You may know Jameela Jamil from T4 on Channel4 back in the day or more recently for the Netflix series "The Good Place". Jameela, a self-described 'feminist in progress', is also the creator of the @i_weigh movement. The I Weigh community values people on their achievements and attributions rather than what they weigh or how they look. Another step in the body positivity movement, Jameela's latest focus is a petition to stop celebrities promoting toxic diet products
Jameela's I weigh movement began when there was a picture published of the Kardashian/ Jenner clan which listed all their weights.
Further fuel was added to the fire when the Kardashians and other celebrities began to use their influence to promote damaging products like Flat Tummy shakes, a meal replacement shake that basically gives you runs.
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#ad You guys all know I looove @flattummyco shakes. I've just restarted them (it's Day 2 today) and I’m already feeling so good. We had a huuuuge Christmas this year and between that, New Years and everything inbetween… I felt like it was impossible to fit in my regular work outs and eat healthy. But this program is giving me a kick in the right direction that I need. These meal replacement shakes are so good and they're helping me get my tummy back to flat. I’m already feeling amazing and I’m so excited for the next few weeks. Because they’re all about getting women back on track… they’ve got a 20% off sale going on right now, so if you want to start 2019 off right… trust me, you’re going to want to check them out. PS. I’m doing the chocolate program?
Jameela hit back by saying she hopes that "all these celebrities all shit their pants in public, the way the poor women who buy this nonsense upon their recommendation do."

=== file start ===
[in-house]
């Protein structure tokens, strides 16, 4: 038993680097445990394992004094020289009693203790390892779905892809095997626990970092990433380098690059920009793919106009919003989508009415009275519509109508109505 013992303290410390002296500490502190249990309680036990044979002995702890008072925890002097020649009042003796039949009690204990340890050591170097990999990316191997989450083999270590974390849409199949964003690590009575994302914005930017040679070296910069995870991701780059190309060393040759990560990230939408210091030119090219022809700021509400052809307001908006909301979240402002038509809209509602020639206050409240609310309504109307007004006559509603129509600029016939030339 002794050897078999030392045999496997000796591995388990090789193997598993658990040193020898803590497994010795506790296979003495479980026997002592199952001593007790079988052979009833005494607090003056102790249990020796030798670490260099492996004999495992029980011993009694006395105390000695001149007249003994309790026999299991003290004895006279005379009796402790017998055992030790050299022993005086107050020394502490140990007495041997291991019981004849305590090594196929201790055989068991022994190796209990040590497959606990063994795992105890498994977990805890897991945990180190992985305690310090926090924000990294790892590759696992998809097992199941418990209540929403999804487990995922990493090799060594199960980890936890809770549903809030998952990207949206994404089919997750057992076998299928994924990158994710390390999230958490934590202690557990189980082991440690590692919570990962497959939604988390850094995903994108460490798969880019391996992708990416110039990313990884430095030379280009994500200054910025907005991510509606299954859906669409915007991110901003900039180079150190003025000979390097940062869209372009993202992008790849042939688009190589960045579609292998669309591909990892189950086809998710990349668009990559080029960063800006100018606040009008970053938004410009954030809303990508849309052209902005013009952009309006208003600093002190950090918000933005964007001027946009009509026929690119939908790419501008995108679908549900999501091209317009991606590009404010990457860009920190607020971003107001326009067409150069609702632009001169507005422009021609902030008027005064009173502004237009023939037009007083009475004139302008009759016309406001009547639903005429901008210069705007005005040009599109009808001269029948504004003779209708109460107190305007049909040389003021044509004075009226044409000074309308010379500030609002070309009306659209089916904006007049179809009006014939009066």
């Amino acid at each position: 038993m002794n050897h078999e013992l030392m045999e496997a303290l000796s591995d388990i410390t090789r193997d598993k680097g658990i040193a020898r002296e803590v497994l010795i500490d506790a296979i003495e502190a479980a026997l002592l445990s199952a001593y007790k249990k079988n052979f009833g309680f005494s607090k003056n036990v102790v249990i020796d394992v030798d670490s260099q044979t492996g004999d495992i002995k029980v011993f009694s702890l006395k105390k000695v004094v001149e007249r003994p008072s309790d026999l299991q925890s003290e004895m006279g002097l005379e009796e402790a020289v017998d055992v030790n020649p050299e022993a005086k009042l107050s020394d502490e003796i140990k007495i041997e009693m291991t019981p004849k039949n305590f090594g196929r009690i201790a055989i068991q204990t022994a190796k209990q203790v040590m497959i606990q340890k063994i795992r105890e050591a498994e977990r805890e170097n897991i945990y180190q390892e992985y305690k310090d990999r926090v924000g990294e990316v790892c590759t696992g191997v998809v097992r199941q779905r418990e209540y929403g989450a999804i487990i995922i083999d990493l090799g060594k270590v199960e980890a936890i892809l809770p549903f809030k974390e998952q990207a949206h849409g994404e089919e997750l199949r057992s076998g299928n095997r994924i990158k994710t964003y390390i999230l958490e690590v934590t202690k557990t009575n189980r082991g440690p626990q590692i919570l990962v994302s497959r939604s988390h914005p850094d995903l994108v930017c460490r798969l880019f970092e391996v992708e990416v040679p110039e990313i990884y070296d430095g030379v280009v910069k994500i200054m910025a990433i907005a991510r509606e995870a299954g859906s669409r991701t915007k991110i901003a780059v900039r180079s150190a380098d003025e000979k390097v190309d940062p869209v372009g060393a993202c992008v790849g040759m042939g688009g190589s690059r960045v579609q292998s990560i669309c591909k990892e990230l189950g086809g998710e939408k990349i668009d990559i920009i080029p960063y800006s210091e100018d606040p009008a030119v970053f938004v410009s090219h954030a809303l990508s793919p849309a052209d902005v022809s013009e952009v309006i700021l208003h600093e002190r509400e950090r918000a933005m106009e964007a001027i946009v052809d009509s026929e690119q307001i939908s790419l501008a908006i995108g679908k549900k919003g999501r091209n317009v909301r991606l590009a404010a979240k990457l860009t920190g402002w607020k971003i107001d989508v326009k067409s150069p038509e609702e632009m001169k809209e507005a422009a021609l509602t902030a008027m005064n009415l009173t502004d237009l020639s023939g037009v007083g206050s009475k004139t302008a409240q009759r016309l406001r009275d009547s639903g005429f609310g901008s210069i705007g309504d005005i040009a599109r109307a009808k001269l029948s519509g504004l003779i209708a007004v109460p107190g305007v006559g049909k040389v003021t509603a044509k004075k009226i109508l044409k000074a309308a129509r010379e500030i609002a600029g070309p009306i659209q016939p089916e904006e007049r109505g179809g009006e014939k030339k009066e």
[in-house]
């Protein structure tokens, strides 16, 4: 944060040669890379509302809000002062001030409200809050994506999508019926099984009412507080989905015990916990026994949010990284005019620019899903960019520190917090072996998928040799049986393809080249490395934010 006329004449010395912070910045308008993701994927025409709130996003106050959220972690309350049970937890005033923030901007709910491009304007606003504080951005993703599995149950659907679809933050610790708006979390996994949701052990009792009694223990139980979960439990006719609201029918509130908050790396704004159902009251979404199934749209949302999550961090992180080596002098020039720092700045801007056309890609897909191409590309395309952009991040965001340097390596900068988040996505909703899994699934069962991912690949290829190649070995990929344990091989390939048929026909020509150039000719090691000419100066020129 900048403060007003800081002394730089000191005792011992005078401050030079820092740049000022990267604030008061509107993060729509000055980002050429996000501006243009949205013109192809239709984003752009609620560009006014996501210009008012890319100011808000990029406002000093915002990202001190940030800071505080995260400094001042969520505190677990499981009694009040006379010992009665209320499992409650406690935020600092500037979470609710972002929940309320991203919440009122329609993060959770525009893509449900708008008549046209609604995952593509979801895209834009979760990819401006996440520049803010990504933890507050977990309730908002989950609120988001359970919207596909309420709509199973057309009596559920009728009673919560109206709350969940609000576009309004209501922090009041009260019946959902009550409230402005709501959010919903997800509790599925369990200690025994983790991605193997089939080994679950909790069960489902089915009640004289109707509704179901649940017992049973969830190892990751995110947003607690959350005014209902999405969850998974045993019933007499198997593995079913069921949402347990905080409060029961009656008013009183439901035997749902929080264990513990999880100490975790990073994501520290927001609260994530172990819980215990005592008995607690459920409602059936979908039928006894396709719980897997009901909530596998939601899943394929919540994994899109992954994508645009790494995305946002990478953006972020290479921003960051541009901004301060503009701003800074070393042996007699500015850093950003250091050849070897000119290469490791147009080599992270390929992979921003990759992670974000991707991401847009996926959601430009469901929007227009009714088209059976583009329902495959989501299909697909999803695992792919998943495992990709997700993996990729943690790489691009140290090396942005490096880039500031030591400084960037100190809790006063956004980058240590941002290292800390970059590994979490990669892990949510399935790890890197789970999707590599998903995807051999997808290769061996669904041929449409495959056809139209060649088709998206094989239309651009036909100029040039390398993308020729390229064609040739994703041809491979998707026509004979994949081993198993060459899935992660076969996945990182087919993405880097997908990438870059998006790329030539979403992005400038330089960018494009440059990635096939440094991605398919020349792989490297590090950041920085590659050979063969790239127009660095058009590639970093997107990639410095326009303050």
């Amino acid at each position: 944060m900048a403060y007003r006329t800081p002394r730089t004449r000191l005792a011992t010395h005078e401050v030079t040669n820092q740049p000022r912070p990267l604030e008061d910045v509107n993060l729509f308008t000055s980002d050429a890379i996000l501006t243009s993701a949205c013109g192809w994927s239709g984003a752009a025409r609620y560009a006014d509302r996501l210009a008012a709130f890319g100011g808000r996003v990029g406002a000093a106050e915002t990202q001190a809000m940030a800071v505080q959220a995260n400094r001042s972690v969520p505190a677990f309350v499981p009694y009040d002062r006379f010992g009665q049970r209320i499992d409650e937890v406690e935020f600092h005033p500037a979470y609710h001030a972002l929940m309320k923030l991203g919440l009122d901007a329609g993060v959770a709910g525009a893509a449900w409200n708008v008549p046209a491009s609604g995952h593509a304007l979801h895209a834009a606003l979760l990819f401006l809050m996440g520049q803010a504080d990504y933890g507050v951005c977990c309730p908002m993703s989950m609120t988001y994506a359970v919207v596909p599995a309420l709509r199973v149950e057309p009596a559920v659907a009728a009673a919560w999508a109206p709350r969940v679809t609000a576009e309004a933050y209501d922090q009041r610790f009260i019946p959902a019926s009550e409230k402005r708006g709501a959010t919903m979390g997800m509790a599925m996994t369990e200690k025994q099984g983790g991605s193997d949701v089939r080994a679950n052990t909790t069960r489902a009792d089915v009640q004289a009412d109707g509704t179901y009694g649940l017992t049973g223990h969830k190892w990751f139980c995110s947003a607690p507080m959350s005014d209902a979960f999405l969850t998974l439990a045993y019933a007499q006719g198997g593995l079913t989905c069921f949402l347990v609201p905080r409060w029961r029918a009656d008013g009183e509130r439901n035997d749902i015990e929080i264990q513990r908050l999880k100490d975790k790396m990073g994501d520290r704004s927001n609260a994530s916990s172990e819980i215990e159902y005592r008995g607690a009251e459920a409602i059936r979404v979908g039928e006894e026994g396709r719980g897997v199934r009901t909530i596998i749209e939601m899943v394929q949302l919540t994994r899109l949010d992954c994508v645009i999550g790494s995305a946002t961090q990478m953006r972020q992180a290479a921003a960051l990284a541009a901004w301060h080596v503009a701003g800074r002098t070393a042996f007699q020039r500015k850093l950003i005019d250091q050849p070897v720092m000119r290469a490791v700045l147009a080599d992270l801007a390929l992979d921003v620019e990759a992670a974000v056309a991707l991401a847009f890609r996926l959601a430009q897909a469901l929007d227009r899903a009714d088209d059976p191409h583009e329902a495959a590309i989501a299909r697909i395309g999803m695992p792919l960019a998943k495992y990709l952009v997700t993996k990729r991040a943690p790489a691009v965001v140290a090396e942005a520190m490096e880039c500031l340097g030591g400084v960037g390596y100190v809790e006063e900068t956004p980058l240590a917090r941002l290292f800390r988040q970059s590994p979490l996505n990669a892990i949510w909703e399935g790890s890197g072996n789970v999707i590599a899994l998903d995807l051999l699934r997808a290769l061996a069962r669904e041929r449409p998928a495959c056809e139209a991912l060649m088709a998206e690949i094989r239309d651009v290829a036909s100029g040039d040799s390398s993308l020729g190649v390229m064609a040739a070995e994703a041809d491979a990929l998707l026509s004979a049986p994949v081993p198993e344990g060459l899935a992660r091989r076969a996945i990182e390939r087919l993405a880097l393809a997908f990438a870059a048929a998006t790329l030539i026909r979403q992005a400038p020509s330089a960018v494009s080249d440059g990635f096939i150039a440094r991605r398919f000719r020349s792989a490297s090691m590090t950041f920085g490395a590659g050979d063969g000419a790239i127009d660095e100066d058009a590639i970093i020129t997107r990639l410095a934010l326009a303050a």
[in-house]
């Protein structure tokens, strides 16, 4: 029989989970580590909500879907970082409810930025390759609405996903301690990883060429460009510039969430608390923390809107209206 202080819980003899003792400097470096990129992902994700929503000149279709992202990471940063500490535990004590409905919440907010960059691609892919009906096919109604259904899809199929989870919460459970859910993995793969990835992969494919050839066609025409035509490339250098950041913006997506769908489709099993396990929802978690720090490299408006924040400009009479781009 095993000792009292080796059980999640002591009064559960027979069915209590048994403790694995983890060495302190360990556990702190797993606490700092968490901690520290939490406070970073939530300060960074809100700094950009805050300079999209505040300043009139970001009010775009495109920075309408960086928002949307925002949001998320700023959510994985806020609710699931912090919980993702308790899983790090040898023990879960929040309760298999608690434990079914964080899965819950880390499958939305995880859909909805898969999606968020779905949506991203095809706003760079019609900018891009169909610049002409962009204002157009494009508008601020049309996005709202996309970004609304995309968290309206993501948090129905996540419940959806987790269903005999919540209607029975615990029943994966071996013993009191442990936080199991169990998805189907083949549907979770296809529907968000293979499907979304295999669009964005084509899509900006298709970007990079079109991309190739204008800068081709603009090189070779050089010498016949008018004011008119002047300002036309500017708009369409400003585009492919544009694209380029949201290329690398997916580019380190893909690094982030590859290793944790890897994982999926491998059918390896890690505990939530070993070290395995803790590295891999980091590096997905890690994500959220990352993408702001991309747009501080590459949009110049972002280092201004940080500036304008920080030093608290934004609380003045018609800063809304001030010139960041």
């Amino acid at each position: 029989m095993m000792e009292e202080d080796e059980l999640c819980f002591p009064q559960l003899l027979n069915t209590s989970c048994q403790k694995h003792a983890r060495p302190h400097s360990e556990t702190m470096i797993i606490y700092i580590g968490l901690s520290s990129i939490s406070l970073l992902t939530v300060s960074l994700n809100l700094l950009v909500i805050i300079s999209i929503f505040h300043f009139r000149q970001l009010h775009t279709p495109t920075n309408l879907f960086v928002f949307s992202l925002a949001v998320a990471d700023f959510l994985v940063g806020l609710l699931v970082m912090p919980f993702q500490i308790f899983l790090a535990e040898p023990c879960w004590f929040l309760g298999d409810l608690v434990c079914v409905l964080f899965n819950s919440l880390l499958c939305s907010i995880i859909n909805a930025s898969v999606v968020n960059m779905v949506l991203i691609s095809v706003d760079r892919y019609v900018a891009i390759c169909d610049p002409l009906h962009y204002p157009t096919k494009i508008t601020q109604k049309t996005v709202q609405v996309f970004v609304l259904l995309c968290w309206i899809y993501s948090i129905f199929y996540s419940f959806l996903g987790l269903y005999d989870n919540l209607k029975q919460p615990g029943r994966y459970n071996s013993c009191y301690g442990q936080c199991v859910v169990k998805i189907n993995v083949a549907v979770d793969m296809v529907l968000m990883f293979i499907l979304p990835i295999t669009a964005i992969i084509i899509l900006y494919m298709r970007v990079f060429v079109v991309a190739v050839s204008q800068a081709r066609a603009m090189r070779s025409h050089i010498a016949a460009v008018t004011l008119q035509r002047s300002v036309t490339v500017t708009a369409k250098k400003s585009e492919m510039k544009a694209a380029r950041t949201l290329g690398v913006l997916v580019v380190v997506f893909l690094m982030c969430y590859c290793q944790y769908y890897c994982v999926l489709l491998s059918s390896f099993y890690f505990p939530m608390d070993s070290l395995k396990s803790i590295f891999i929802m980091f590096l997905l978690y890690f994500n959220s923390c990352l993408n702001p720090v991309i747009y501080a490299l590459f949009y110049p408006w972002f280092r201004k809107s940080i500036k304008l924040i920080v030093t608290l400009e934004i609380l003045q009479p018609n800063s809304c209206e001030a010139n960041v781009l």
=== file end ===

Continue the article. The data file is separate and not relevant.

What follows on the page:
The 32-year-old actress, presenter, model and activist has a personal connection to the movement. As a teenager, Jameela suffered from anorexia and understands first hand just how influential celebrities can be. With this new petition, she is calling social media platforms to stop these types of posts being posted by celebrities. She is also appealing to celebrities to be responsible in what they promote and realise the influence they can have on young women. These "diet products" prey on people's insecurities and are presented in glossy, paid adverts by celebrities with no nutritional expertise. It doesn’t take into account the team of people celebrities Kardashians have behind them to help look after their figure;, the personal trainer, personal chef, plastic surgeon and of course, the Kardashian's best friend, Photoshop.
HELLO! ❤️ I’ve made a petition to try to stop celebrity endorsement of pseudo science detox/diet products that can be harmful to your health, and can encourage disordered eating. Let’s stop this toxicity together. Please Sign the Petition! https://t.co/4ftmKlCQEt via @Change
— Jameela Jamil (@jameelajamil) February 5, 2019
This petition is part of the larger conversation happening around social media influencers and ad transparency. The recent Fyre Festival Documentary highlighted the indiscriminate nature with which many influencers will lend their image to a product or campaign with necessarily doing due diligence to ascertain its authenticity. Victoria Secret models were paid to promote the Fyre Festival, the "luxury" music festival that was anything but, and all did so without using the #ad.
To join the movement against shame and stop celebrities promoting toxic diet products on social media you can sign Jameela's petition here